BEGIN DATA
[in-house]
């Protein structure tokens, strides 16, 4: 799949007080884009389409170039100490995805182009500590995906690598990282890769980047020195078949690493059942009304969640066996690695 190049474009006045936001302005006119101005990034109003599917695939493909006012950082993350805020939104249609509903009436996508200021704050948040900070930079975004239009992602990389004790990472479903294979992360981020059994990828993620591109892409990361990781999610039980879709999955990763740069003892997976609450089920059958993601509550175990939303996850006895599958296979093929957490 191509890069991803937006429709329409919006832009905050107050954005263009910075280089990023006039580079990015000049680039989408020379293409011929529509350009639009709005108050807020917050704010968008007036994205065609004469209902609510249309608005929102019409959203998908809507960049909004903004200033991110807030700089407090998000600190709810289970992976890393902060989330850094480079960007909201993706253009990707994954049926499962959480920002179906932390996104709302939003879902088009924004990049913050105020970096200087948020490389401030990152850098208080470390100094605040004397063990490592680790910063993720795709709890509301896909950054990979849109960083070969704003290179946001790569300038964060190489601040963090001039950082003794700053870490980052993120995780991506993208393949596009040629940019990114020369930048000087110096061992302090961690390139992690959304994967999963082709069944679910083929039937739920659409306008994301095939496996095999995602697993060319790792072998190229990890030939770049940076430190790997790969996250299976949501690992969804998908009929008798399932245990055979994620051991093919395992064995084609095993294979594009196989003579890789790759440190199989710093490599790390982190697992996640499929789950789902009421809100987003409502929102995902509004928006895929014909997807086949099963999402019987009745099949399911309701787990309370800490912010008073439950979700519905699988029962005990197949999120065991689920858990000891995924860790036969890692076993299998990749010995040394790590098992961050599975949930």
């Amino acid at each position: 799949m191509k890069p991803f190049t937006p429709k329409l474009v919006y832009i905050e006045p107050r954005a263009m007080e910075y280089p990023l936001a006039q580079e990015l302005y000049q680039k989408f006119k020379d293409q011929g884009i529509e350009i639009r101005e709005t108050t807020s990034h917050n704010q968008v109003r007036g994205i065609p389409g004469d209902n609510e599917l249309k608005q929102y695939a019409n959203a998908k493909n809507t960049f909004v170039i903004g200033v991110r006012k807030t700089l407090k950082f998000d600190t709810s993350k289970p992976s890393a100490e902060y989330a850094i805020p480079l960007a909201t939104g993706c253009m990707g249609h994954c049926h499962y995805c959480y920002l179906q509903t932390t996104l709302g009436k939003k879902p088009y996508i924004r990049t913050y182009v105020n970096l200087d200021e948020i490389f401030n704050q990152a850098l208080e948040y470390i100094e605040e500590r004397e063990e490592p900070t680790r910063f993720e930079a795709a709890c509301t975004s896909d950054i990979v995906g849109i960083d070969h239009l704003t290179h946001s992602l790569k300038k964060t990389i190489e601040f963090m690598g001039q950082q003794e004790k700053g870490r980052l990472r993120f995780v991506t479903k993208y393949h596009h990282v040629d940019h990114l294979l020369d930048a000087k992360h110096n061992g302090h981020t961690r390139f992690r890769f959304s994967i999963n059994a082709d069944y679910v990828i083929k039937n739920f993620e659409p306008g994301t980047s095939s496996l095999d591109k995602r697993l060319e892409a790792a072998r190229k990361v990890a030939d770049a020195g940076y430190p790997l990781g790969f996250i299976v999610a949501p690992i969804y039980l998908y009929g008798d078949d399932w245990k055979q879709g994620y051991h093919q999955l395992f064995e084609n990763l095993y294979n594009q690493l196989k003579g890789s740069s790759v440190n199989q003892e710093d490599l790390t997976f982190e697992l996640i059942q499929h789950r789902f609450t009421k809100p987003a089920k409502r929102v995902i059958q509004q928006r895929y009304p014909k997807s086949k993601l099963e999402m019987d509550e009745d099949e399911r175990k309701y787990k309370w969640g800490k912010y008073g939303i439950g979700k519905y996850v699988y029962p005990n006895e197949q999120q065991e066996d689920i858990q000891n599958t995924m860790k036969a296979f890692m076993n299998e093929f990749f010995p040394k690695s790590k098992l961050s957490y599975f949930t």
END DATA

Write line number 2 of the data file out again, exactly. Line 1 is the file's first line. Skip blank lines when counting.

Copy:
């Protein structure tokens, strides 16, 4: 799949007080884009389409170039100490995805182009500590995906690598990282890769980047020195078949690493059942009304969640066996690695 190049474009006045936001302005006119101005990034109003599917695939493909006012950082993350805020939104249609509903009436996508200021704050948040900070930079975004239009992602990389004790990472479903294979992360981020059994990828993620591109892409990361990781999610039980879709999955990763740069003892997976609450089920059958993601509550175990939303996850006895599958296979093929957490 191509890069991803937006429709329409919006832009905050107050954005263009910075280089990023006039580079990015000049680039989408020379293409011929529509350009639009709005108050807020917050704010968008007036994205065609004469209902609510249309608005929102019409959203998908809507960049909004903004200033991110807030700089407090998000600190709810289970992976890393902060989330850094480079960007909201993706253009990707994954049926499962959480920002179906932390996104709302939003879902088009924004990049913050105020970096200087948020490389401030990152850098208080470390100094605040004397063990490592680790910063993720795709709890509301896909950054990979849109960083070969704003290179946001790569300038964060190489601040963090001039950082003794700053870490980052993120995780991506993208393949596009040629940019990114020369930048000087110096061992302090961690390139992690959304994967999963082709069944679910083929039937739920659409306008994301095939496996095999995602697993060319790792072998190229990890030939770049940076430190790997790969996250299976949501690992969804998908009929008798399932245990055979994620051991093919395992064995084609095993294979594009196989003579890789790759440190199989710093490599790390982190697992996640499929789950789902009421809100987003409502929102995902509004928006895929014909997807086949099963999402019987009745099949399911309701787990309370800490912010008073439950979700519905699988029962005990197949999120065991689920858990000891995924860790036969890692076993299998990749010995040394790590098992961050599975949930």